As part of the course requirement, I decided to visit California African American Museum on 28 April 2015. The museum, which is located on 600 State Drive, Exposition Park in Los Angeles is open to the public for free starting from Tuesday up to Saturday between 10 am and 5pm and on Sunday between 11 am and 5pm. Before visiting the museum I had done some research on its official website to gain an idea of what I would be expecting from my visit. Its mission is to research and collect the history, culture and art of African American and to interpret it for public interests (California African American Museum). Armed with this and other information collected from the institution’s official website, I sought to pay a visit and learn about the connection between African and American and more specifically how Africans made their way from the shores of their countries to the slave fields of South America.
The exhibition that caught my eye and got me interested during my visit was the African American Journey West, which was first exhibited in April 6. I wanted to learn or have an insight into how the African felt as they were being uprooted from their home countries to a foreign land and how they brought with them their culture. This particular exhibition comprises various pieces of art, which are not attractive but also intriguing.
They demonstrate the love that Africans had for their families and society as well as the togetherness and cohesion that existed in their traditional communities. For example, according to the institution, Watts Riots Slides donated by an anonymous donor in 1966 gives evidence of the cohesion that existed in western African communities at that time. The slides indicate two women and a child carrying what appears to be a huge water melon. In the background, however, is a big notice with the inscription “Blood Brother” in what I could not clearly tell whether was red color or blood. Further in the background is an old lorry overflowing with what I can only assume to be water melons. This depicts Africa as a country of abundance, which has suffered immense imbalance thanks to the slave trade.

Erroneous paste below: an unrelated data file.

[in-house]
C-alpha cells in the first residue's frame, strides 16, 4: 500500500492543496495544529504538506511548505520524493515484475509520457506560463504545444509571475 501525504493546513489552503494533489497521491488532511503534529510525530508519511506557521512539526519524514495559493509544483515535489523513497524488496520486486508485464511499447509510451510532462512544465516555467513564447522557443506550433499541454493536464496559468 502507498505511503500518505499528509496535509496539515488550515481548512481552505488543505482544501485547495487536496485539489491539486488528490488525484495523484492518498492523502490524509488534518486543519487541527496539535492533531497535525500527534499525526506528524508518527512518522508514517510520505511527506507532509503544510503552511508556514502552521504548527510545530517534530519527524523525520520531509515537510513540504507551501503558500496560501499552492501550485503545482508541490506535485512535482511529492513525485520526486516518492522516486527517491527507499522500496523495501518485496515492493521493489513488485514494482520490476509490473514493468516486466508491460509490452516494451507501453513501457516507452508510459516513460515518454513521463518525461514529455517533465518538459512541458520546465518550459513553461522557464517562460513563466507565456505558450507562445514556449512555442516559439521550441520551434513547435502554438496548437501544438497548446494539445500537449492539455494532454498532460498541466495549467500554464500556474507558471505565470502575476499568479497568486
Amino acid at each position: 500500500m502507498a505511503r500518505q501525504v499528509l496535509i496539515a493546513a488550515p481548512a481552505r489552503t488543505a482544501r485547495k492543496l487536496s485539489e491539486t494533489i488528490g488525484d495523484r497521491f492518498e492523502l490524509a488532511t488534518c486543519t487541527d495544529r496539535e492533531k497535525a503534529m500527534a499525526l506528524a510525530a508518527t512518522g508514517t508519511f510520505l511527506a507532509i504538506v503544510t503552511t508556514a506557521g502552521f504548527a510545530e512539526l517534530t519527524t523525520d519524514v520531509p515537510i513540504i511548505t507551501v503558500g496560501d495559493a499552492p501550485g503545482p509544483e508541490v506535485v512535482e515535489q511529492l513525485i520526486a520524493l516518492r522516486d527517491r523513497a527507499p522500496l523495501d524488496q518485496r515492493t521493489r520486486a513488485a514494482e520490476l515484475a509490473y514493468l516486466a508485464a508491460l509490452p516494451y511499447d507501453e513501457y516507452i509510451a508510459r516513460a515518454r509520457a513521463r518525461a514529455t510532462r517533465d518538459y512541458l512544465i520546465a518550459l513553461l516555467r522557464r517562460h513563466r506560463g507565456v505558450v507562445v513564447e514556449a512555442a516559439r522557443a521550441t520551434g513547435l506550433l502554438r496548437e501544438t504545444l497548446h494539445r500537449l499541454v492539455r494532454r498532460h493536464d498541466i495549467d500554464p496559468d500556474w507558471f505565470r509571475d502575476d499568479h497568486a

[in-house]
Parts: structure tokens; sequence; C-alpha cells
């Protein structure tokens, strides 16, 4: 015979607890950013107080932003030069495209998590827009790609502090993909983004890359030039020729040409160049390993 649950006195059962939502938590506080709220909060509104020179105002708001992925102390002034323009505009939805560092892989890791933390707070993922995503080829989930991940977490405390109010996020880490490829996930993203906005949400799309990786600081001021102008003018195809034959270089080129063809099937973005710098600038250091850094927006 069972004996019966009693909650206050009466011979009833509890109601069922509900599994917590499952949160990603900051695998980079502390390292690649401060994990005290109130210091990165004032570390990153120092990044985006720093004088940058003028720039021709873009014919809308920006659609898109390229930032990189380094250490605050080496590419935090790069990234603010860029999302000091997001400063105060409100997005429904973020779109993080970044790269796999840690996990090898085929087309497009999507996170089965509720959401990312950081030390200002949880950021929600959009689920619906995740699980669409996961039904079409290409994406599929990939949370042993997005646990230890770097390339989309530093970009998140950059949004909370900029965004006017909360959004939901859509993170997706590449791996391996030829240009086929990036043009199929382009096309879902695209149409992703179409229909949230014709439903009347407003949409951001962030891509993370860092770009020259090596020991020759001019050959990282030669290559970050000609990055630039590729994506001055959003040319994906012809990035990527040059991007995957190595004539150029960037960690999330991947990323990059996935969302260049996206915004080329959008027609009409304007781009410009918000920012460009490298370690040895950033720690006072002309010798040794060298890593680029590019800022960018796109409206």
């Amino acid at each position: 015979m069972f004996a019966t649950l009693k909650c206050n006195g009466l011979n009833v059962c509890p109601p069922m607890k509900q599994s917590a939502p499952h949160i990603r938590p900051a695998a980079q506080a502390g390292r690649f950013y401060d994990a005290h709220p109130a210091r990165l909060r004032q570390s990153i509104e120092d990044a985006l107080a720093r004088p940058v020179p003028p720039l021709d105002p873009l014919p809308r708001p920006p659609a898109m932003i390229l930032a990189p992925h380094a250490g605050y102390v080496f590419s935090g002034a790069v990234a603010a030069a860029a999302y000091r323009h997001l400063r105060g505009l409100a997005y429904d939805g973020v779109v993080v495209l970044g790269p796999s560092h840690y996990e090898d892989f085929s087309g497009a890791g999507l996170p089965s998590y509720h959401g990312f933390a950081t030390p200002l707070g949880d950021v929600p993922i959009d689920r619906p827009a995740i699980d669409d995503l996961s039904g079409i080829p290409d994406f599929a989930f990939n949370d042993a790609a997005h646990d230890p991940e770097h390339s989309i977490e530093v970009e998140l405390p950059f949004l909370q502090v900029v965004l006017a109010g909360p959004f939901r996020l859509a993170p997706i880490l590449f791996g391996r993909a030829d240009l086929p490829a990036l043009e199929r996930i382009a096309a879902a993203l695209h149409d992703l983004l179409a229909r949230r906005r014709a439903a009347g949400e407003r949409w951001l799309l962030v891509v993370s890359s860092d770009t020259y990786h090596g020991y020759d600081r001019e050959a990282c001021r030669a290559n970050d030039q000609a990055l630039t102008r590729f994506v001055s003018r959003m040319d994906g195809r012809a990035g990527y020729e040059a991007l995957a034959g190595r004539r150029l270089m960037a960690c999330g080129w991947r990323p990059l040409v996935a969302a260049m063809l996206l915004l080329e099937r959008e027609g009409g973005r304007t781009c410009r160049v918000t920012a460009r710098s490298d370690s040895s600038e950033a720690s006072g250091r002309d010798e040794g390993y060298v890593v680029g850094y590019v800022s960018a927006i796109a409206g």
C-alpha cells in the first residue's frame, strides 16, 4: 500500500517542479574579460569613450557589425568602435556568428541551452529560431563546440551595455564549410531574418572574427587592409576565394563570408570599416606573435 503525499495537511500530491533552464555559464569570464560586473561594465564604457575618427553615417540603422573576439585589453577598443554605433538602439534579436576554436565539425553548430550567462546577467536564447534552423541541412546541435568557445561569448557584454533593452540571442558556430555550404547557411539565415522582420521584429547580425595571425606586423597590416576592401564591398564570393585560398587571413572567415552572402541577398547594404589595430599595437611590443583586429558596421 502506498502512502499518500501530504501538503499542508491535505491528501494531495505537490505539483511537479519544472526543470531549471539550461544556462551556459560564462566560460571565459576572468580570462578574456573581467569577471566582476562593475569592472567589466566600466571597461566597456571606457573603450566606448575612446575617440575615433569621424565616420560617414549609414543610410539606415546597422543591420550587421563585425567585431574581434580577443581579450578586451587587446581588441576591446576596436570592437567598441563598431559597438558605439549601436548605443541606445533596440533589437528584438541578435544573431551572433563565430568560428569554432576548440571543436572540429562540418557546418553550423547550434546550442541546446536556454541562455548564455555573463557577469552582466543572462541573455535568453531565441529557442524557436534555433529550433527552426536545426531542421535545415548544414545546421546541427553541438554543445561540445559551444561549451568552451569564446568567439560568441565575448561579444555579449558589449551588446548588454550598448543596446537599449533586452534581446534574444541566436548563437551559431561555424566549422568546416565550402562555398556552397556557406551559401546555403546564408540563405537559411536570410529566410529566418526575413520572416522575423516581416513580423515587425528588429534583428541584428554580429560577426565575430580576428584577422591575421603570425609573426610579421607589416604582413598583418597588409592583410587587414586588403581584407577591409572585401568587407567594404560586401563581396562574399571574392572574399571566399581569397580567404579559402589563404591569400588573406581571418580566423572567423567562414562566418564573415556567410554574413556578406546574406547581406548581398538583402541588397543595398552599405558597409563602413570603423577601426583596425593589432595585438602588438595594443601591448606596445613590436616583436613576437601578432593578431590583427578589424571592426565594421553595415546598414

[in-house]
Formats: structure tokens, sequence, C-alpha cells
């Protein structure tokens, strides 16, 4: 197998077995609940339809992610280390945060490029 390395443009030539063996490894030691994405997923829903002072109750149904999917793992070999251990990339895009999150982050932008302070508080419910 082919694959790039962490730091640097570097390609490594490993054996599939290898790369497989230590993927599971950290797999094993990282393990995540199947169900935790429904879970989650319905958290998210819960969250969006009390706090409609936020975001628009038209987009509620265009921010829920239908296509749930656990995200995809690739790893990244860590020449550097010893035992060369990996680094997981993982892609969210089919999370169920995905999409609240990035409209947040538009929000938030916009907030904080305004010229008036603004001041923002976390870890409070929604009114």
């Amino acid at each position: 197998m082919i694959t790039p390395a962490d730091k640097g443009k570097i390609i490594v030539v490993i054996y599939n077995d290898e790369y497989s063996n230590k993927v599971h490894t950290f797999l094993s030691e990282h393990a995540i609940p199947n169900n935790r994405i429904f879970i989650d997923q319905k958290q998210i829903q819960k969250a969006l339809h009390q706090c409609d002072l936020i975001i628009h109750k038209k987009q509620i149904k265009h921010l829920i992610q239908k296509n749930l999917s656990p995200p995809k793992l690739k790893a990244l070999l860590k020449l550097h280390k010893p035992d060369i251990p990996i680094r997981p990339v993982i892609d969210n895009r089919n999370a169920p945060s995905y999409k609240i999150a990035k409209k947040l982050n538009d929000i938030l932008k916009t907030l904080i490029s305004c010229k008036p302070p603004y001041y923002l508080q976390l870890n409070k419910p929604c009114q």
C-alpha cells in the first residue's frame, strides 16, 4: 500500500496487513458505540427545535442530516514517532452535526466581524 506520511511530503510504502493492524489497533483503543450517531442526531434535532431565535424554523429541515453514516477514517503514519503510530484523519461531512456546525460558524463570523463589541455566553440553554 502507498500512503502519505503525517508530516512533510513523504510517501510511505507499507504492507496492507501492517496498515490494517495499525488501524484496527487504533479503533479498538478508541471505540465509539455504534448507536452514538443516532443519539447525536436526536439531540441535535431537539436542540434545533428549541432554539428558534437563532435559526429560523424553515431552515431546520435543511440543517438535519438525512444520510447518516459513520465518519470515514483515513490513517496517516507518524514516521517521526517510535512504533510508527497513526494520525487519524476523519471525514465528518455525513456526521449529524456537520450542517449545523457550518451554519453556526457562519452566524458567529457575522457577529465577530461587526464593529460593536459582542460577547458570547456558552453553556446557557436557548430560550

Another interesting artifact in the exhibition is the Bush cow mask that signifies the 20th century, Nigerian Chamba culture. This culture, as I learnt, was practiced between the Nigerian-Cameroon borders and was used in dancing. It demonstrated the wild spirits represented by wild animals and has consequently being linked to power and potential. One cannot help to wonder about the strength and vitality associated with the bush cow or what is commonly referred to as forest buffalo. Among other artifacts in the exhibition such as wool shawl and scarf, formerly owned by Eliza Corsey, are the horn blower and Queen Zarita. This artifact depicts a strong African culture, which has also found their way in the modern American one.
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It is fascinating to see how rich and important African culture was and how it has penetrated into the modern culture. Still, the exhibition does help, to some extent, in explanation of the behavior of Africans in the past as it was witnessed in the rebellions in the slave farms of South America. For example, the bush cow mask has been associated with aggressiveness and, to a certain extent, represented the idea of death.
Overall, the exhibition is a mind blower and informative as it does capture some of the culture of traditional African societies and give an idea how some of the culture diffused in American’s modern day culture. It also helps explain, to a certain extent, the behavior of African before and after coming to America.